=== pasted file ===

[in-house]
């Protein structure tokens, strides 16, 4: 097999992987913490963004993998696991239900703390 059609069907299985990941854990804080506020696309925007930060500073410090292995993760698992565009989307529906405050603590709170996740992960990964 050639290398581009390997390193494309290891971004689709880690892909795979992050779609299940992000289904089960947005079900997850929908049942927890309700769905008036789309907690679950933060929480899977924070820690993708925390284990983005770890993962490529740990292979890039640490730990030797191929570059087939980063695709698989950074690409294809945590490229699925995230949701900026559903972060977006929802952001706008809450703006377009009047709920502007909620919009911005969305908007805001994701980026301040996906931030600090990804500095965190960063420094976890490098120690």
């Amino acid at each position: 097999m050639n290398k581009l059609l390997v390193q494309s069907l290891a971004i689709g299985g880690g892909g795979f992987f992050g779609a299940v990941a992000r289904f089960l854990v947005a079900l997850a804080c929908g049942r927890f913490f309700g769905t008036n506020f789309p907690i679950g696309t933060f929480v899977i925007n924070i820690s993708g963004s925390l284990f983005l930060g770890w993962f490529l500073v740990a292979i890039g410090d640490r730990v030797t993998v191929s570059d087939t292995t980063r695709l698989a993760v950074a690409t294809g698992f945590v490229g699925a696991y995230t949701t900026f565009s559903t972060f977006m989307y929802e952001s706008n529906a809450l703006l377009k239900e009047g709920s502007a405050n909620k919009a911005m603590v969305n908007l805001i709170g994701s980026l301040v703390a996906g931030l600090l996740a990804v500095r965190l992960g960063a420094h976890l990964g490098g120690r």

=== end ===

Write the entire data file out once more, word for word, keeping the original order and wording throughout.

[in-house]
């Protein structure tokens, strides 16, 4: 097999992987913490963004993998696991239900703390 059609069907299985990941854990804080506020696309925007930060500073410090292995993760698992565009989307529906405050603590709170996740992960990964 050639290398581009390997390193494309290891971004689709880690892909795979992050779609299940992000289904089960947005079900997850929908049942927890309700769905008036789309907690679950933060929480899977924070820690993708925390284990983005770890993962490529740990292979890039640490730990030797191929570059087939980063695709698989950074690409294809945590490229699925995230949701900026559903972060977006929802952001706008809450703006377009009047709920502007909620919009911005969305908007805001994701980026301040996906931030600090990804500095965190960063420094976890490098120690």
């Amino acid at each position: 097999m050639n290398k581009l059609l390997v390193q494309s069907l290891a971004i689709g299985g880690g892909g795979f992987f992050g779609a299940v990941a992000r289904f089960l854990v947005a079900l997850a804080c929908g049942r927890f913490f309700g769905t008036n506020f789309p907690i679950g696309t933060f929480v899977i925007n924070i820690s993708g963004s925390l284990f983005l930060g770890w993962f490529l500073v740990a292979i890039g410090d640490r730990v030797t993998v191929s570059d087939t292995t980063r695709l698989a993760v950074a690409t294809g698992f945590v490229g699925a696991y995230t949701t900026f565009s559903t972060f977006m989307y929802e952001s706008n529906a809450l703006l377009k239900e009047g709920s502007a405050n909620k919009a911005m603590v969305n908007l805001i709170g994701s980026l301040v703390a996906g931030l600090l996740a990804v500095r965190l992960g960063a420094h976890l990964g490098g120690r």